NEW YORK — New York City’s Department of Correction routinely violates the constitutional rights of male teenagers at the Rikers Island jail complex by tolerating a “culture of violence” that permits the savage beating of young inmates, according to a federal report released on Monday.
The 79-page report, prepared by the U.S. Justice Department, describes a fearful and brutalized environment in which correction officers regularly batter young men, sometimes after they are handcuffed and dragged out of sight of surveillance cameras. The excessive use of force goes well beyond what is needed to control the inmates, it said.
In hundreds of violent incidents between 2011 and 2013, investigators from the U.S. attorney’s office for New York’s Southern District found an inexplicable number of adolescents were left with head injuries, broken bones or wounds that needed stitching.
At a press conference, U.S. Attorney Preet Bharara called Rikers “a place where brute force is the first impulse rather than the last resort.”
In one case a year ago, a team of correction officers kicked and punched four teenaged inmates and hit them with radios, batons and broomsticks, even though they were in handcuffs, the report said. The inmates were then taken to another area, handcuffed again and the beating resumed. All four eventually ended up in the hospital, but only after treatment was delayed, the report said.
The officers said they were acting in self-defense, although Bharara’s investigators said the similar language used in their reports may be evidence of collusion.
Although Bharara’s team only focused on adolescent inmates, the report said there were indications conditions were similar in the general population.
Bharara’s office sent Mayor Bill de Blasio and Corrections Commissioner Joseph Ponte the report on Monday, notifying them they had 49 days to respond to dozens of recommendations or else risk a civil lawsuit and the possibility of a federal judge ordering changes.
Among the boldest recommendations is moving adolescents off Rikers Island entirely and housing them elsewhere in the city.
The report comes as de Blasio, who took office in January, is grappling to reform the city’s police force after a federal judge last year ruled its use of stop-and-frisk tactics breached the constitutional rights of the black and Latino men who were disproportionately targeted.
Ponte said in a statement he or the city had already ordered better training and the installation of more security cameras, among other measures, since he was appointed commissioner after de Blasio took office in January.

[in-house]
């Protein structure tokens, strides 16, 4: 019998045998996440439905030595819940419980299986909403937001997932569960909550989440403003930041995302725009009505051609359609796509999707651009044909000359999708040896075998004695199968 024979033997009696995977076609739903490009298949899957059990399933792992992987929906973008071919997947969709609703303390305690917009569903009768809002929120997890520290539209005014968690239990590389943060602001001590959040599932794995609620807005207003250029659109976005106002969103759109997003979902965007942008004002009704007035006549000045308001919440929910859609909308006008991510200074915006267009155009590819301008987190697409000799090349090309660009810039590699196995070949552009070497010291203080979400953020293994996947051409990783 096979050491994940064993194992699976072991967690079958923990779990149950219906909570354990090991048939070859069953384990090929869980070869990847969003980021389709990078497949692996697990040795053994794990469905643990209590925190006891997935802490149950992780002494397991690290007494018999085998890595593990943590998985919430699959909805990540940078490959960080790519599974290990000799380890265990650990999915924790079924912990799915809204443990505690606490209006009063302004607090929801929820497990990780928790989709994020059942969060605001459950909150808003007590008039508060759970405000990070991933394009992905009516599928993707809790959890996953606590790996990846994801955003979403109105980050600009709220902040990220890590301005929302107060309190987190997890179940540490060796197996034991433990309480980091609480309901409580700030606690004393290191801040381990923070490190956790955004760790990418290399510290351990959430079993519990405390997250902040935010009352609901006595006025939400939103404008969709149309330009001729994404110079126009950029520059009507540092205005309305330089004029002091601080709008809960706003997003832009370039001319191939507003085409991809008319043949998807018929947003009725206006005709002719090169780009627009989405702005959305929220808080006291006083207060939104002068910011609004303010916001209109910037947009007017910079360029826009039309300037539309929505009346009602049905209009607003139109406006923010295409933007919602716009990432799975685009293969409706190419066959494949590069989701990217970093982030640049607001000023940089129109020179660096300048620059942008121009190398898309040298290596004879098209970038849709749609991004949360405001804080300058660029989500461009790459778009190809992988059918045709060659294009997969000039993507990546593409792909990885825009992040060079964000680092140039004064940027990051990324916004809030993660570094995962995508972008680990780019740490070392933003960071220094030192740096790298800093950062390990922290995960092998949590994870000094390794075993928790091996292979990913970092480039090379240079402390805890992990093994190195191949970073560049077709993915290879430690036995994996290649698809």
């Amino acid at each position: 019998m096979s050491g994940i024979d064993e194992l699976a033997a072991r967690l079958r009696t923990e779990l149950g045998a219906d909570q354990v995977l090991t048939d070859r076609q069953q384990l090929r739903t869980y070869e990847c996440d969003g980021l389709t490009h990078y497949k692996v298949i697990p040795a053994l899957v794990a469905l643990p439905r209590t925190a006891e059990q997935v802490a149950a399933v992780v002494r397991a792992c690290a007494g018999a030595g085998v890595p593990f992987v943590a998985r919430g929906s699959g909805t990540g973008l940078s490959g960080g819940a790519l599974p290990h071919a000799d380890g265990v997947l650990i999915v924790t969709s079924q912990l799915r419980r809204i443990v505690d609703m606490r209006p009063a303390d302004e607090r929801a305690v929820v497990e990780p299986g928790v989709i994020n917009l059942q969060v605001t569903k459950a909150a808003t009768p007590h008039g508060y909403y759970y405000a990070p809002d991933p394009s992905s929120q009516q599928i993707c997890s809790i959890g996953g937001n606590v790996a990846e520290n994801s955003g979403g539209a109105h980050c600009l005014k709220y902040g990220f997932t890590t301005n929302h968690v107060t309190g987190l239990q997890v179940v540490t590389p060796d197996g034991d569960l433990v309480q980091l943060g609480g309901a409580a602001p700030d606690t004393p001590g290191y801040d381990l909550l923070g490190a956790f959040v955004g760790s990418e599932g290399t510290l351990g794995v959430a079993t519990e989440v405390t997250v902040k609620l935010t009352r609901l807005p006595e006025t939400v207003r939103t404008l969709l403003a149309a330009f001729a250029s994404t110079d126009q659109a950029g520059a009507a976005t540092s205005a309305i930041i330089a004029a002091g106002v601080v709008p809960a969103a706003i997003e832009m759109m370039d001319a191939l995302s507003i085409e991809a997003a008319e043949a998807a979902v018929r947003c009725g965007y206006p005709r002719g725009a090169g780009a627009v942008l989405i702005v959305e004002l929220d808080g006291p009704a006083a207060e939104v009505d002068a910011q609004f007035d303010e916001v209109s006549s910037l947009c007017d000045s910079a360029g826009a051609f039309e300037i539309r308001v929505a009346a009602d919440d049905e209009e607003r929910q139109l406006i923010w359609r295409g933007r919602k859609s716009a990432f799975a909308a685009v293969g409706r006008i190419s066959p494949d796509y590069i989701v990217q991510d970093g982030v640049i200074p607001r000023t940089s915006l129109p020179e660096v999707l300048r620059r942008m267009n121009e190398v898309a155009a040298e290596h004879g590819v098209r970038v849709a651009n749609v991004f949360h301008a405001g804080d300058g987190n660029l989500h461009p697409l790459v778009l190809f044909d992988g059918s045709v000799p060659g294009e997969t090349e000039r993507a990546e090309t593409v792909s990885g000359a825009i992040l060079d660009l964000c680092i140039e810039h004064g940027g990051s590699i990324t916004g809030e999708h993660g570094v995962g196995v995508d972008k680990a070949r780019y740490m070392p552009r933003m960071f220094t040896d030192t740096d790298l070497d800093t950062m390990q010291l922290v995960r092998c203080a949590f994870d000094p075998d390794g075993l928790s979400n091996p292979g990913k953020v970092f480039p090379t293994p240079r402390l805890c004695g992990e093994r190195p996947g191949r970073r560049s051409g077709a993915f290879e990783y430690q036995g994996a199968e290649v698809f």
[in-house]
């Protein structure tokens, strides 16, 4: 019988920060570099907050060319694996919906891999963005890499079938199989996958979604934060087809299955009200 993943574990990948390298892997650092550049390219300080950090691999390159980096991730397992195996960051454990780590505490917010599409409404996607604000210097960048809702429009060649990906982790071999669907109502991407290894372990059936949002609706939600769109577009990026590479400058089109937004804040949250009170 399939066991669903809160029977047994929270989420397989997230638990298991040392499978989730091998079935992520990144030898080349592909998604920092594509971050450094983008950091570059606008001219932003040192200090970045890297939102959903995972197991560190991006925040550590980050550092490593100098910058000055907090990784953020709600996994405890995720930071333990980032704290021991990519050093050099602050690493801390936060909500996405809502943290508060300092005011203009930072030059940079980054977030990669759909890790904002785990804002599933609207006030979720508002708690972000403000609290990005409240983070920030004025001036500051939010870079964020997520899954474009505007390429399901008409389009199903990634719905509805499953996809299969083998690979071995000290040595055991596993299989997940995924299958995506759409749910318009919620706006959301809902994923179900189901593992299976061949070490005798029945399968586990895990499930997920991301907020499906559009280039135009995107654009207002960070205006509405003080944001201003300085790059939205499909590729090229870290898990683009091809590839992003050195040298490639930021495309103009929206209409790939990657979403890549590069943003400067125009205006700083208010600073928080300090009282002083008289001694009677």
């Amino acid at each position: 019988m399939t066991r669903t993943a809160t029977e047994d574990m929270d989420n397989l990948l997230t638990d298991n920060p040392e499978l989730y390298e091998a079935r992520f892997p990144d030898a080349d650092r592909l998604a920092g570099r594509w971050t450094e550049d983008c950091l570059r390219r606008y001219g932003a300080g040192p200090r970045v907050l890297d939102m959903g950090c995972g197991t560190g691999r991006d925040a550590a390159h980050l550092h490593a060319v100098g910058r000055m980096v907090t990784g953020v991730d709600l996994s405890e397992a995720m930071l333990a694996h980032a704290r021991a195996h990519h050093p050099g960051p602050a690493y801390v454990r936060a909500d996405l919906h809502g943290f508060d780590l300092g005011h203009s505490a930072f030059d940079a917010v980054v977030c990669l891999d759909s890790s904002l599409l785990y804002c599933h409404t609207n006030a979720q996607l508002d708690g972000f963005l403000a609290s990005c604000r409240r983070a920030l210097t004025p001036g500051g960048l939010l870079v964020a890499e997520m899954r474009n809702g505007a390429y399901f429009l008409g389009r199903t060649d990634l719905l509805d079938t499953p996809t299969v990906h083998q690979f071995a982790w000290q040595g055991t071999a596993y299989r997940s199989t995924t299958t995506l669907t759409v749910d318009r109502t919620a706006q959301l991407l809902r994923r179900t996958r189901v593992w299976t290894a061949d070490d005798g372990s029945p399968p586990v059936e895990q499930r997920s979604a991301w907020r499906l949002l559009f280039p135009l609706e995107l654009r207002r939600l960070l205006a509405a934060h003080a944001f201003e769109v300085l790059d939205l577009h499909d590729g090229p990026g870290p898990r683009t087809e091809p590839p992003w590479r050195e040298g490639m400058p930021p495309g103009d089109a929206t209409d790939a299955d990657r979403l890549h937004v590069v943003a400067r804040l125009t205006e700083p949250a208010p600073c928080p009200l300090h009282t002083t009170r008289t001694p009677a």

“I am committed to the safety and well-being of all DOC inmates, but I am especially focused on radically improving security and outcomes for the adolescent population,” his statement said. He did not dispute the report’s findings.
‘Hold it down!’
Several hundred male teenagers are housed at Rikers on any given day. Most are awaiting trial, either denied or unable to afford bail. Many are particularly vulnerable because more than half of them have a mental illness, investigators said.
In the 2013 fiscal year, when the average daily population of male adolescent inmates was 682, officers reported using force on 565 occasions, resulting in 1,057 injuries, the report said, noting that the figures were likely underreported. That year, adolescents needed emergency medical treatment 459 times.
The report said that medical staff and teachers were told to look away when officers used force, so as not to become witnesses. Officers frequently warn inmates after using force on them to “hold it down,” widely understood to mean to not report the incident. Officers often cried “stop resisting” even when there was no resistance, aiming to make it easier to concoct a false incidence report.
Jail managers did not escape criticism with the report saying there was a “fundamental disconnect” between administrators cocooned in a “high-end corporate environment off Rikers” and correction officers on the island, located in the East River between the boroughs of Queens and the Bronx.
Dora Schriro, who served the Correction Department’s commissioner during the period that was investigated, is now the commissioner of Connecticut’s emergency services department. She said in a statement on Monday that she “focused on improving conditions” throughout her tenure.
During that time, she said, “there was an appreciable increase in referrals of staff to the inspector general for criminal prosecution for misconduct including excessive force.”
The main union for the city’s correction officers said the department had been “plagued with mismanagement for years” and that it welcomed some of the report’s suggestions. But it insisted that an officer has a right to use “whatever force is necessary” when assaulted.